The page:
Worker's Memorial Day

 “Pray for the dead and fight like hell for the living.”
Mary Harris “Mother” Jones, famous US labor leader.

Today is Worker's Memorial Day. Today (April 28) in 1971 OSHA (Occupational Safety and Health Act) became Federal law. The OSH Act provides standards that should be used to protect the lives of our brothers, sisters, mothers, fathers, husbands, and wives when they go to work. Sadly though with the safety standards in the OSH Act, which should protect us while we are at work, thousands of workers still die or are injured on the job each year. There are many reasons why standards aren't followed, “it's too expensive to put in a proper guard, just be careful”, and “it takes too long to fully power down the machine, it’ll only take a minute”. “Just be careful” and “it’ll only take a minute” are seemingly harmless words but they do nothing to protect you from getting injured or killed while you’re working on the job.

Unfortunately there were four UAW members who were killed on the job since last Worker’s Memorial Day.

May 5, 2015 a UAW brother was killed while he was working and was crushed between filter plates. The guard that was supposed to protect him from being killed was disconnected.

May 6, 2015 a UAW brother was killed when he was pushed by the vehicle conveyor he was working near and he fell head first into metal lockers.

January 22, 2016 a UAW sister was killed on the job for the lack of a guard to keep her from getting caught in a crush point.

February 2, 2016 a UAW brother was killed from injuries he sustained from a fall.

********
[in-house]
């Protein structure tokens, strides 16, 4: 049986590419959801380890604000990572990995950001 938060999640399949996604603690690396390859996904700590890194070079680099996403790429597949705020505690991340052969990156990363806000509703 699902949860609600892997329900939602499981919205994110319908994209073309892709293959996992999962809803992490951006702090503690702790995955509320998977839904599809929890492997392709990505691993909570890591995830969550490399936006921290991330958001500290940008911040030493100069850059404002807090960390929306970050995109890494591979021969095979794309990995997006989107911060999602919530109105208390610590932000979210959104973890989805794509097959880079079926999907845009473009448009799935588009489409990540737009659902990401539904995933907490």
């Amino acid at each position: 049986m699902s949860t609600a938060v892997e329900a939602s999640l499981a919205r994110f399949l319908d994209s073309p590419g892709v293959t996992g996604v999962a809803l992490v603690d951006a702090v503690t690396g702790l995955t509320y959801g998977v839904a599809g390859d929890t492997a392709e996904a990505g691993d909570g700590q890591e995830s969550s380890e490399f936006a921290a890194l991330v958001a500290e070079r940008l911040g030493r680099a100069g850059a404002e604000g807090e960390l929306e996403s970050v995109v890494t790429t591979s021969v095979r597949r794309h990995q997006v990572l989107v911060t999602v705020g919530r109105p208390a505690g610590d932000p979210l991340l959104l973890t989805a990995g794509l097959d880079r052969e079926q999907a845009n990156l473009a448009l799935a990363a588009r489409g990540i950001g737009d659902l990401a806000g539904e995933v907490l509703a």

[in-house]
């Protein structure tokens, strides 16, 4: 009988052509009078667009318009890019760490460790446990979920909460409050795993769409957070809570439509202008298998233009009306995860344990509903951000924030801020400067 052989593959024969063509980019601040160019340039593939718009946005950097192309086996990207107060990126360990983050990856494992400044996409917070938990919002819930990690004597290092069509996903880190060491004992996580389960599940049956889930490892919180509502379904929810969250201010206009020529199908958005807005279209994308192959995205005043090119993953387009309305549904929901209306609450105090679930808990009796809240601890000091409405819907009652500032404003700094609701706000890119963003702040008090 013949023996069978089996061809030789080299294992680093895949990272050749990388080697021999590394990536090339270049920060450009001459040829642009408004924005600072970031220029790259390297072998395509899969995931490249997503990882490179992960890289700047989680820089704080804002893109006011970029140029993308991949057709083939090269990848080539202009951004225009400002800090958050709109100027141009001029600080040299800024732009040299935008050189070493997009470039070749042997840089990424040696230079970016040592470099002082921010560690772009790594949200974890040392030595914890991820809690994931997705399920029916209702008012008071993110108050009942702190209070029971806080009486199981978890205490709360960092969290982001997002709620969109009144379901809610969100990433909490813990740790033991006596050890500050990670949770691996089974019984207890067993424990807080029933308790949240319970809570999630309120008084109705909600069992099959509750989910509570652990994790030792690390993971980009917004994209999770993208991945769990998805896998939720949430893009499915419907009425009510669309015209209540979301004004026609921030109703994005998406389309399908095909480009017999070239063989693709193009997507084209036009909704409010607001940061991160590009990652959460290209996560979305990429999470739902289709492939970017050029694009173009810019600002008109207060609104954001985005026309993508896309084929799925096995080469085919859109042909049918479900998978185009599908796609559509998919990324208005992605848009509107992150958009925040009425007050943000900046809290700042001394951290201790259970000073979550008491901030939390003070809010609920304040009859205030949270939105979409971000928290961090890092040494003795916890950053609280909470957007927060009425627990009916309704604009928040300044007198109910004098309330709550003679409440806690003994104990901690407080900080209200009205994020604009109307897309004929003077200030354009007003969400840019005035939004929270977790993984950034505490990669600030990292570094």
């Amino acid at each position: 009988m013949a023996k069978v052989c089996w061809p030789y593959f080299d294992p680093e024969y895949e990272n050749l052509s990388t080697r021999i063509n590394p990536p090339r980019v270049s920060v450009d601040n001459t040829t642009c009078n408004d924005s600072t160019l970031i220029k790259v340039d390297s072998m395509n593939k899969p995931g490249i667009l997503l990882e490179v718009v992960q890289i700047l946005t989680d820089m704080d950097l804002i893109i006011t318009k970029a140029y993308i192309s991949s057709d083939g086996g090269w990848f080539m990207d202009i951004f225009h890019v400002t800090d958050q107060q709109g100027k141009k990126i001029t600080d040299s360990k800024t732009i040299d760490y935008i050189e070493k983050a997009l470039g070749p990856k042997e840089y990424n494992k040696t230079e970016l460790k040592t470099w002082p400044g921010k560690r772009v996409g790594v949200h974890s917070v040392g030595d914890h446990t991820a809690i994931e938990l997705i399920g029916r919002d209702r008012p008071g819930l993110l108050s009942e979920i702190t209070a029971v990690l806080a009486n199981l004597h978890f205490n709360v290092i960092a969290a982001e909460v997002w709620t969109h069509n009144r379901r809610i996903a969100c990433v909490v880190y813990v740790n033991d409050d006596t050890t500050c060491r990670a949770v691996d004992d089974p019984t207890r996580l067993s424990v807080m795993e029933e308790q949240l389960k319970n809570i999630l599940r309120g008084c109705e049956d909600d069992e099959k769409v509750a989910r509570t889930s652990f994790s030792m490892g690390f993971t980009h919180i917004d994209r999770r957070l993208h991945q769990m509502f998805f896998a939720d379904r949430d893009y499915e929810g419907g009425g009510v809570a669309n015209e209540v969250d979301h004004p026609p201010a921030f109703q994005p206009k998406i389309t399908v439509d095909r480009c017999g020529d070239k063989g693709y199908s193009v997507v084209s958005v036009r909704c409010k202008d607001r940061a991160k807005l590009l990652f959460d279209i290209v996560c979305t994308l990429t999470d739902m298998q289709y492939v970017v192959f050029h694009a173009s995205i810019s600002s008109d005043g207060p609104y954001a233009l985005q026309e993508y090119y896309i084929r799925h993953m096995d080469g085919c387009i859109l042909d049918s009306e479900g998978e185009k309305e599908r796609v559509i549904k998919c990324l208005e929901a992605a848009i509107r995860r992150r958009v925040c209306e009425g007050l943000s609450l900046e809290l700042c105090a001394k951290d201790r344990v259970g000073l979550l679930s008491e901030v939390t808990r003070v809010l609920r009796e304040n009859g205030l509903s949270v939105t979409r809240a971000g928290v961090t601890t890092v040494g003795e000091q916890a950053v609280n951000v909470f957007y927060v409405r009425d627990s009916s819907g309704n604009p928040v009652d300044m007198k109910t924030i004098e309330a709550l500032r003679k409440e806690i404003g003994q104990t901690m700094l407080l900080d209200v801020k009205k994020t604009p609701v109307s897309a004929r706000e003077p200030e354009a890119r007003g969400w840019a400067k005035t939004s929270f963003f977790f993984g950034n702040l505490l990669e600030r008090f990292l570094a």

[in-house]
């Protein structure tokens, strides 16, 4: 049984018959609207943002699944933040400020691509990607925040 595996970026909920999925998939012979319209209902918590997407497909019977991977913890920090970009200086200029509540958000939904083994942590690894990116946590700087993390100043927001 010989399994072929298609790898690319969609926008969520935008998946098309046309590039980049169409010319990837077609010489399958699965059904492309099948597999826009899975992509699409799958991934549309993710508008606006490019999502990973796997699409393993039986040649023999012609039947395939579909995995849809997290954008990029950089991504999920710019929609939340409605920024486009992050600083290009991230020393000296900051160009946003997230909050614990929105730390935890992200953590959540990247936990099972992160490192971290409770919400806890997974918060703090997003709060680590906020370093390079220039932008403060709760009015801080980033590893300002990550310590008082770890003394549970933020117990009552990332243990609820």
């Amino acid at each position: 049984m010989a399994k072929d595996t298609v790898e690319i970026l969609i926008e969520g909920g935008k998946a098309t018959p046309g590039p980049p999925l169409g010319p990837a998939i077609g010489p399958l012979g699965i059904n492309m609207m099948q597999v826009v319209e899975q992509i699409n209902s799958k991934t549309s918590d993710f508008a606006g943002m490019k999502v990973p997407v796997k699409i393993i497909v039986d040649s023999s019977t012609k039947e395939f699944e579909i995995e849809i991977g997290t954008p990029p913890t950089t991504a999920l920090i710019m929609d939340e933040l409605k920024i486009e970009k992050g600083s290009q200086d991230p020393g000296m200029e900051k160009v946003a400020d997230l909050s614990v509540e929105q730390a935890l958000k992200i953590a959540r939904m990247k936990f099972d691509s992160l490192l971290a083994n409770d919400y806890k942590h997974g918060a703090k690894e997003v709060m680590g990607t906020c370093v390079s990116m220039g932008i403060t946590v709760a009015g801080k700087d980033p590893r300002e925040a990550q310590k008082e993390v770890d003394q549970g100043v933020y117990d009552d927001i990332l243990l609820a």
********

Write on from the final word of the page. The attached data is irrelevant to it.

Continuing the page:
All of these union brothers and sister died on the job. They left behind loved ones and no reason for why they had to die on the job. These deaths are only four deaths out of the thousands of workers who die on the job each year. There were 4,821 deaths in 2014, the latest year with final results. Here is a link for the 2016 AFL-CIO report of worker health in the United States.  See the AFL-CIO link below.

So what are you going to do to make sure this doesn’t happen to you or your union brother or sister? Please think about your family before you perform a seemingly safe job. Maybe even ask yourself this question before performing a seemingly safe job, would you want your son or daughter, wife or husband to do this job that you might believe is safe? Please work safe for your family’s sake. Know the safe job procedure for your job. If there is something that needs to be fixed or there is something you believe is unsafe inform your supervisor of your concerns and be active in trying to find a solution to the issue. Remember you are the first line of defense in your safety, be active with your safety and with the safety of those around you. Here is a link to the OSHA website that is very helpful with knowing your safety rights in the workplace. See the OSHA link below

In Solidarity,
Dustin McCance